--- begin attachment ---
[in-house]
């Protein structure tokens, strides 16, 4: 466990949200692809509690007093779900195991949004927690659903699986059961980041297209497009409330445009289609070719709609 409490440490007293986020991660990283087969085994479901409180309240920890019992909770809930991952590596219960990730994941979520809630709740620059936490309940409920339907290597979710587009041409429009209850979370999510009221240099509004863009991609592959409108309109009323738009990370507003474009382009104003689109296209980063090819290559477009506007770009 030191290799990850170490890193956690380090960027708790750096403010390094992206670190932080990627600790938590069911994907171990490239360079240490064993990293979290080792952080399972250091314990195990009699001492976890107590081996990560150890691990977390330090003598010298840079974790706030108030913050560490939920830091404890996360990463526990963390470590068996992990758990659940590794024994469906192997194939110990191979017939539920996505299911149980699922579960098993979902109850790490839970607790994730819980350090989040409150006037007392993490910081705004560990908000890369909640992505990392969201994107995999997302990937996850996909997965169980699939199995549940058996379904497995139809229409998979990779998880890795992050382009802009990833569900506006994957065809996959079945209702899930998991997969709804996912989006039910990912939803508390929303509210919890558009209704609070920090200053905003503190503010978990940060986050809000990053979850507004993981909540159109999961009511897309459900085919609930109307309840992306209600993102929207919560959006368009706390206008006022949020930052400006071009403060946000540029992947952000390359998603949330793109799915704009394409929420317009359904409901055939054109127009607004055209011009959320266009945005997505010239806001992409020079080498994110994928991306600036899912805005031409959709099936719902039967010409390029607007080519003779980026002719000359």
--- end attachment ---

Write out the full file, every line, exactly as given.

[in-house]
């Protein structure tokens, strides 16, 4: 466990949200692809509690007093779900195991949004927690659903699986059961980041297209497009409330445009289609070719709609 409490440490007293986020991660990283087969085994479901409180309240920890019992909770809930991952590596219960990730994941979520809630709740620059936490309940409920339907290597979710587009041409429009209850979370999510009221240099509004863009991609592959409108309109009323738009990370507003474009382009104003689109296209980063090819290559477009506007770009 030191290799990850170490890193956690380090960027708790750096403010390094992206670190932080990627600790938590069911994907171990490239360079240490064993990293979290080792952080399972250091314990195990009699001492976890107590081996990560150890691990977390330090003598010298840079974790706030108030913050560490939920830091404890996360990463526990963390470590068996992990758990659940590794024994469906192997194939110990191979017939539920996505299911149980699922579960098993979902109850790490839970607790994730819980350090989040409150006037007392993490910081705004560990908000890369909640992505990392969201994107995999997302990937996850996909997965169980699939199995549940058996379904497995139809229409998979990779998880890795992050382009802009990833569900506006994957065809996959079945209702899930998991997969709804996912989006039910990912939803508390929303509210919890558009209704609070920090200053905003503190503010978990940060986050809000990053979850507004993981909540159109999961009511897309459900085919609930109307309840992306209600993102929207919560959006368009706390206008006022949020930052400006071009403060946000540029992947952000390359998603949330793109799915704009394409929420317009359904409901055939054109127009607004055209011009959320266009945005997505010239806001992409020079080498994110994928991306600036899912805005031409959709099936719902039967010409390029607007080519003779980026002719000359």